Last week started reasonably strongly, though equity momentum later faded. US employment numbers were much weaker than expected, wage growth slipped, while inflation remained below their 2 per cent target providing some ammunition to underpin expectations of an interest rate cut soon.
The US Federal Reserve meets this week and it will be more about language than policy change. Analysts are forecasting a 95 per cent chance of an interest rate cut by December. How the Fed guides these expectations will be the key driver for market direction in the short term. However, the recent US retail sales numbers suggest consumers are shrugging off the negative trade headlines and support the view that markets may be too aggressive in their interest rate cut expectations.
In the UK, there has been nothing substantive on Brexit with the immediate focus on the Conservative party leadership contest, for which the first round of voting took place. This showed Boris Johnson as the clear frontrunner. Politics aside, the unemployment rate remained unchanged at 3.8 per cent, while wage growth accelerated to 3.4 per cent, something that will have been noted by the Bank of England.
Global government bond yields continued to fall. In particularly, the yield on the 10-year Greek government debt fell below 3 per cent mark. In contrast, Greek bonds were yielding 37 per cent in 2012. Falling yields across Europe is recognition of falling inflation expectations and this has enhanced the belief that the European Central Bank will, in due course, announce further measures, including more quantitative easing, to increase inflation back towards their target of around 2 per cent. For the moment though, eurozone government bonds continue to trade at record low yields. Germany was able to issue €22bn of 10-year debt at a yield of minus 0.24 per cent last week. Issuance at these levels suggests that bond markets are very much of the view that all is not well with the world.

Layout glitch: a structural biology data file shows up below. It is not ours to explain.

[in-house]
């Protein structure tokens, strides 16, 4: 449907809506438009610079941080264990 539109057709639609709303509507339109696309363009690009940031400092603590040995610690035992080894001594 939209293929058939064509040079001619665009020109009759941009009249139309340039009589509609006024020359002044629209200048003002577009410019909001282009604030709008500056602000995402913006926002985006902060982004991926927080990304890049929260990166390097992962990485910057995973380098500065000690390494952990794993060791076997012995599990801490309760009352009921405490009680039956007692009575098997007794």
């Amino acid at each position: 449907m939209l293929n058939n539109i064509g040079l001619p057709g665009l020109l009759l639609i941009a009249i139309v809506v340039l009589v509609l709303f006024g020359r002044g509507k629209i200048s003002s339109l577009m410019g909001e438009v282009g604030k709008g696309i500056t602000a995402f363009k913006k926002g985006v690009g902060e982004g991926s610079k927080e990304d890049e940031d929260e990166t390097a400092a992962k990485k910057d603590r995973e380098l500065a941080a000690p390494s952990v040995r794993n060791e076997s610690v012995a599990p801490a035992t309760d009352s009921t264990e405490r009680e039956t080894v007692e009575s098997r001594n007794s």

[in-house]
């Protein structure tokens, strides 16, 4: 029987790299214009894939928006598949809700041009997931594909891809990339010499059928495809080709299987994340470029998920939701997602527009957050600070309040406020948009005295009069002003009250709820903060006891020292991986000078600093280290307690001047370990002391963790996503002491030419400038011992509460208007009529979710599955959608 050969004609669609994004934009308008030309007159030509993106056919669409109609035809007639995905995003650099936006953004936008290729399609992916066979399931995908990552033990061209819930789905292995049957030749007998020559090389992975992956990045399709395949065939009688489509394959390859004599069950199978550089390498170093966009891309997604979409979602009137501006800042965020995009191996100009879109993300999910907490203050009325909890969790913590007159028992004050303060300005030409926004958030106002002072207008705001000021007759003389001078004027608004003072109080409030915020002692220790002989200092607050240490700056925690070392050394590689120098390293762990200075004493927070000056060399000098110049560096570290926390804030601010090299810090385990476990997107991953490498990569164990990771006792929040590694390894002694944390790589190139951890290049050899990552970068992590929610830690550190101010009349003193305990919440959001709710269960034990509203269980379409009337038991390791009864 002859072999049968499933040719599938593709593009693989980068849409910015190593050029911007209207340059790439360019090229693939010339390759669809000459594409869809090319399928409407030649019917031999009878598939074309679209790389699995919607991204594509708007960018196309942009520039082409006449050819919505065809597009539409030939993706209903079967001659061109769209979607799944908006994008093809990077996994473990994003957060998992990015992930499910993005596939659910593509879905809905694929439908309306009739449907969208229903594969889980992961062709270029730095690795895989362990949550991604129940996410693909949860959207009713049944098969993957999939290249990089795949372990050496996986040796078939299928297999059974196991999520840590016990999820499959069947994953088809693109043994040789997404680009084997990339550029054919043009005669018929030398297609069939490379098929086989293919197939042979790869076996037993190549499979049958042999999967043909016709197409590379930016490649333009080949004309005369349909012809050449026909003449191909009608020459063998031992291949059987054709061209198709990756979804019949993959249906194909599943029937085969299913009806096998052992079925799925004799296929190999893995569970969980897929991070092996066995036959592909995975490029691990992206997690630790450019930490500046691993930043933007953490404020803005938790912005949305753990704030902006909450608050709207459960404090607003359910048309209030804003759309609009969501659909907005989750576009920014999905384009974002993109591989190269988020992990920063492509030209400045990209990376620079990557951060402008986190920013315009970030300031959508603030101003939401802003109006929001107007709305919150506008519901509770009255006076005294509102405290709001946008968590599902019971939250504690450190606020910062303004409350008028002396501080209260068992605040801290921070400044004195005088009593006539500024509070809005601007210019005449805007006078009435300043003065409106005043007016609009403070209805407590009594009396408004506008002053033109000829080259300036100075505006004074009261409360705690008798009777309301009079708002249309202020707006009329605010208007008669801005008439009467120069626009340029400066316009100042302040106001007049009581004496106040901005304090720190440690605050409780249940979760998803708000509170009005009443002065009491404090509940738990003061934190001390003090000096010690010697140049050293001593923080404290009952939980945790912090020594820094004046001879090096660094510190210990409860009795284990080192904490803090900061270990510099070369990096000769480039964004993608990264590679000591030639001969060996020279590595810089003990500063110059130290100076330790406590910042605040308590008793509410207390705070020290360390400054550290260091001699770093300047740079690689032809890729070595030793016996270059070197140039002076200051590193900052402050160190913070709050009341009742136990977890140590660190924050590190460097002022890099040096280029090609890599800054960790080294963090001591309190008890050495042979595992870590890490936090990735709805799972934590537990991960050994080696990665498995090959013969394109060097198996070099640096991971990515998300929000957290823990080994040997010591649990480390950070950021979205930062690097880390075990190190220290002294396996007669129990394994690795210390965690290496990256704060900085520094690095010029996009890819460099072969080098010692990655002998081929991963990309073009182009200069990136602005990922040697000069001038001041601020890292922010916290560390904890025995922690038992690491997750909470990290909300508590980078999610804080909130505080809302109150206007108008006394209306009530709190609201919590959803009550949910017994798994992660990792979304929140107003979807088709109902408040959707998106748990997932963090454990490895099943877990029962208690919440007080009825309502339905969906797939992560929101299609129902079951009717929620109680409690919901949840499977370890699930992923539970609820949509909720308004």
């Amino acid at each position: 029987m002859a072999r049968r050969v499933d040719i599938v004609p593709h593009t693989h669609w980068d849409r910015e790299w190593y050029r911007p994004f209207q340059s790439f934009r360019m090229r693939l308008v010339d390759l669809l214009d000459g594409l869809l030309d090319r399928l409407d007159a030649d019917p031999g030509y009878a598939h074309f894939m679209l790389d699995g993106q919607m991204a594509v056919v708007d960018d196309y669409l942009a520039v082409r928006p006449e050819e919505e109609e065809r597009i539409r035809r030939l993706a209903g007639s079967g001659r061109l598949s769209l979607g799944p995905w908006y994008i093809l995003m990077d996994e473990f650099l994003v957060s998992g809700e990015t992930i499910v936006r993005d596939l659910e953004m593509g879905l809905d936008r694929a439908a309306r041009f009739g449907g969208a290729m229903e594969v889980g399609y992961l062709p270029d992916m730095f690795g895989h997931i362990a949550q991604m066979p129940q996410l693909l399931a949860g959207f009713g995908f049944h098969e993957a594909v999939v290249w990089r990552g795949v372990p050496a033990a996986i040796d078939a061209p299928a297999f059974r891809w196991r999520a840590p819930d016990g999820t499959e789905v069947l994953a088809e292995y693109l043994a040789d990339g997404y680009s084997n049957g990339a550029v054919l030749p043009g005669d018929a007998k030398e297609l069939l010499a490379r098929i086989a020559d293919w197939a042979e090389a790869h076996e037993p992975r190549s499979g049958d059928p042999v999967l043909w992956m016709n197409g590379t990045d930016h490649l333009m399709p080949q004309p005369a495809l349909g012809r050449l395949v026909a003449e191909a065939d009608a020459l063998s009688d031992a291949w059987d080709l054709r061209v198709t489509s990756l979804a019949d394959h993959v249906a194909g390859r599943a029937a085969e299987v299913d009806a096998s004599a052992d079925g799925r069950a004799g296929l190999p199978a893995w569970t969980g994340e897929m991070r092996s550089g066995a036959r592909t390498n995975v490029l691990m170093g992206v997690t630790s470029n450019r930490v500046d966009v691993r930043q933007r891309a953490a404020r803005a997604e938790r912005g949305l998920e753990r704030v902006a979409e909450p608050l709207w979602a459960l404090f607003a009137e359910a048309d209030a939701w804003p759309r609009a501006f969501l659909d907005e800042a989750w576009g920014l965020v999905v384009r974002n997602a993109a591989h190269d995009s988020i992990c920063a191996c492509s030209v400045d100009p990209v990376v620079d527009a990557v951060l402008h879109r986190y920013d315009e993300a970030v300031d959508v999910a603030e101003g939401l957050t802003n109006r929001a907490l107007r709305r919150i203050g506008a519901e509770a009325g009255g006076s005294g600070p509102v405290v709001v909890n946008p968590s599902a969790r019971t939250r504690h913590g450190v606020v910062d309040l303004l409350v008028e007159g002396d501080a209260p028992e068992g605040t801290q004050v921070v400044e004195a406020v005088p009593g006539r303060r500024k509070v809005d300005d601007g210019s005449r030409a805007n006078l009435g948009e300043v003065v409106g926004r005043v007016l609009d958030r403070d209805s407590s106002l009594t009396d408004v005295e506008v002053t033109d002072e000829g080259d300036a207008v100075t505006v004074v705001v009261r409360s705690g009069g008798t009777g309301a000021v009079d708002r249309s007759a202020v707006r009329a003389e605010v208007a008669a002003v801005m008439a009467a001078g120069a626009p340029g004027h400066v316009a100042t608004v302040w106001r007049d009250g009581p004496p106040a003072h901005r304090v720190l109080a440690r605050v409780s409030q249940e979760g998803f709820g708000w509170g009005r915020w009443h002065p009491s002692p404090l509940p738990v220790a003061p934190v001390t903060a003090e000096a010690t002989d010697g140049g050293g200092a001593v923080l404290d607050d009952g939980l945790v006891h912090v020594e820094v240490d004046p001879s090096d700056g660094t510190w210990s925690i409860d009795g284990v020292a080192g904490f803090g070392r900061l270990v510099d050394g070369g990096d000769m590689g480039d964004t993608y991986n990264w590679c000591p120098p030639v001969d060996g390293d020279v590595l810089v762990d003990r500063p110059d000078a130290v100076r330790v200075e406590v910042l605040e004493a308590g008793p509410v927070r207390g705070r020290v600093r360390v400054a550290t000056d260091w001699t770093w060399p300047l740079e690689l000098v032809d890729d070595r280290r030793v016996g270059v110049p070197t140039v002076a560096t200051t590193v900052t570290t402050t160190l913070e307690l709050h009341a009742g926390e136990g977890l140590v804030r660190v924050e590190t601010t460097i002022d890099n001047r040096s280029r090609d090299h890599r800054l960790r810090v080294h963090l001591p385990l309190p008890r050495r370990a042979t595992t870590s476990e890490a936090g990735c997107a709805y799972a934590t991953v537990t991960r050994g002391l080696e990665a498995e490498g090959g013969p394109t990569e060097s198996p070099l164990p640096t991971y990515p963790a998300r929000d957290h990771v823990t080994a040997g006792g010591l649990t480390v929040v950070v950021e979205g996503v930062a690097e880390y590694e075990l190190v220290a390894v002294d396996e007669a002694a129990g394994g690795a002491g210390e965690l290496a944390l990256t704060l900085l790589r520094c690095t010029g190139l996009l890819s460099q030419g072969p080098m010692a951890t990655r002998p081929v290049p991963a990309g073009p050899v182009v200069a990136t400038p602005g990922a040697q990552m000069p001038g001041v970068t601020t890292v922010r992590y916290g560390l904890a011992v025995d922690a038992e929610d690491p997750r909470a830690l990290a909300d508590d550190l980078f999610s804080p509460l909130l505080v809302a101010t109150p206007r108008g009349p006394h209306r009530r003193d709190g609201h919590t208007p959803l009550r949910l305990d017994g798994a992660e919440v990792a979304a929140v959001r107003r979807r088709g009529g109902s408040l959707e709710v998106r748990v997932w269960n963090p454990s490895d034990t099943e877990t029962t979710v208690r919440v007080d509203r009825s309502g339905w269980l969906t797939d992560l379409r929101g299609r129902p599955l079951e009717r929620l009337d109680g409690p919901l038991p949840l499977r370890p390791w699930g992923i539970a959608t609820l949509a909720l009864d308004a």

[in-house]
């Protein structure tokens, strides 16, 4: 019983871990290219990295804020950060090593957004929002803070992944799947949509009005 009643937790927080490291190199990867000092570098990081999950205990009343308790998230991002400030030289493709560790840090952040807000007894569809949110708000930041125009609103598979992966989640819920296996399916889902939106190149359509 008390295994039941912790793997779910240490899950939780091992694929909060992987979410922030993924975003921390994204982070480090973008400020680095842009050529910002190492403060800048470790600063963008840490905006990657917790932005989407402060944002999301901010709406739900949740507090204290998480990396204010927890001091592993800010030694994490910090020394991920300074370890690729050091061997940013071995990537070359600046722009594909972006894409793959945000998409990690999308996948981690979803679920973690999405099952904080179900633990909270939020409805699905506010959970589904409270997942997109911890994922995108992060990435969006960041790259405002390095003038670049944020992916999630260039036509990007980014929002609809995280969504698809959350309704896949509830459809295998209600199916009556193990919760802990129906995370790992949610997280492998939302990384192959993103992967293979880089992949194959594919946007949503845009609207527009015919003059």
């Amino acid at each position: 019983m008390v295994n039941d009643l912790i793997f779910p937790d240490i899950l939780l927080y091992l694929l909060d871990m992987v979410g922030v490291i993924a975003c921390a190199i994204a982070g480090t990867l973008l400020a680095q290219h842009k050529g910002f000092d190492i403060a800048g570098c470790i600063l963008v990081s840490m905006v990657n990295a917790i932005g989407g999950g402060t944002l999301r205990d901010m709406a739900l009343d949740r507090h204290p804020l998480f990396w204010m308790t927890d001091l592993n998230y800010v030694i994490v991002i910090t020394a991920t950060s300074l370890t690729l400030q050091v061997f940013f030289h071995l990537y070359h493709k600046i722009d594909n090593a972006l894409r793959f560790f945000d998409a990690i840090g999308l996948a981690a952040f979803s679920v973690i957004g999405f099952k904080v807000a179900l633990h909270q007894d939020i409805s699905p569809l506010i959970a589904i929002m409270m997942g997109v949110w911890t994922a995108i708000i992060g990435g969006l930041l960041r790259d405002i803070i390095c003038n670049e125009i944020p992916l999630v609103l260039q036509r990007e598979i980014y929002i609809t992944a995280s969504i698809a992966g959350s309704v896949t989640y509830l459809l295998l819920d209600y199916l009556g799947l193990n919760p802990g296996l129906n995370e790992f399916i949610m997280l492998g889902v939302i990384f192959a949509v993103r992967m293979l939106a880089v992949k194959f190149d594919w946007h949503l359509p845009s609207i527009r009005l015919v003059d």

Amidst the ongoing uncertainty of Brexit and the bid for the Tory leadership UK domestic equity funds had a tough week. The UK economy continues to provide mixed signals. While unemployment remains low and the labour markets is in good shape, GDP growth is faltering, and manufacturing data is weaker with companies continuing to hold off on spending plans.
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